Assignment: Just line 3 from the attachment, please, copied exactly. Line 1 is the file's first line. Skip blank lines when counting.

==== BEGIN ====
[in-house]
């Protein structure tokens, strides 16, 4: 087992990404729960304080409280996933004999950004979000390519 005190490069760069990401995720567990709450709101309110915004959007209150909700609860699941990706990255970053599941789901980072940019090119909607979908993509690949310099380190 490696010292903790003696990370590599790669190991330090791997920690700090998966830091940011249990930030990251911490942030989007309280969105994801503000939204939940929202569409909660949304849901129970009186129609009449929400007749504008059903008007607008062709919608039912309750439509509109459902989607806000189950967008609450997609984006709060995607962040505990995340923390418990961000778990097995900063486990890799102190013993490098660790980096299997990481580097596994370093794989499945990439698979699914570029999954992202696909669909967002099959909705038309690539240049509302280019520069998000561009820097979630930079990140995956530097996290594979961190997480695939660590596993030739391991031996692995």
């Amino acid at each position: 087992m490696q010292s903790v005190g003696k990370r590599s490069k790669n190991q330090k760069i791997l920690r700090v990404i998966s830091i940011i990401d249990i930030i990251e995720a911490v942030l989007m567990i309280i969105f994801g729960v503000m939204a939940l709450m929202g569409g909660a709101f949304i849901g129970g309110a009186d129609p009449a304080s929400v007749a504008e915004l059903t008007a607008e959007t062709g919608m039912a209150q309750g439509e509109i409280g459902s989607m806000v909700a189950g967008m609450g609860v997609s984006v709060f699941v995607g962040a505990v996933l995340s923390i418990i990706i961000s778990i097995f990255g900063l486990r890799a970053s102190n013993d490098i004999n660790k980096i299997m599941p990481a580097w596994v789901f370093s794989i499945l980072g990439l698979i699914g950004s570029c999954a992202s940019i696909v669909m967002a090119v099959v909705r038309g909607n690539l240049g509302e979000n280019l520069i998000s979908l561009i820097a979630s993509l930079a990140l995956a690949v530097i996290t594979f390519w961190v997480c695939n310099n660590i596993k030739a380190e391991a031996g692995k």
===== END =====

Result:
């Amino acid at each position: 087992m490696q010292s903790v005190g003696k990370r590599s490069k790669n190991q330090k760069i791997l920690r700090v990404i998966s830091i940011i990401d249990i930030i990251e995720a911490v942030l989007m567990i309280i969105f994801g729960v503000m939204a939940l709450m929202g569409g909660a709101f949304i849901g129970g309110a009186d129609p009449a304080s929400v007749a504008e915004l059903t008007a607008e959007t062709g919608m039912a209150q309750g439509e509109i409280g459902s989607m806000v909700a189950g967008m609450g609860v997609s984006v709060f699941v995607g962040a505990v996933l995340s923390i418990i990706i961000s778990i097995f990255g900063l486990r890799a970053s102190n013993d490098i004999n660790k980096i299997m599941p990481a580097w596994v789901f370093s794989i499945l980072g990439l698979i699914g950004s570029c999954a992202s940019i696909v669909m967002a090119v099959v909705r038309g909607n690539l240049g509302e979000n280019l520069i998000s979908l561009i820097a979630s993509l930079a990140l995956a690949v530097i996290t594979f390519w961190v997480c695939n310099n660590i596993k030739a380190e391991a031996g692995k």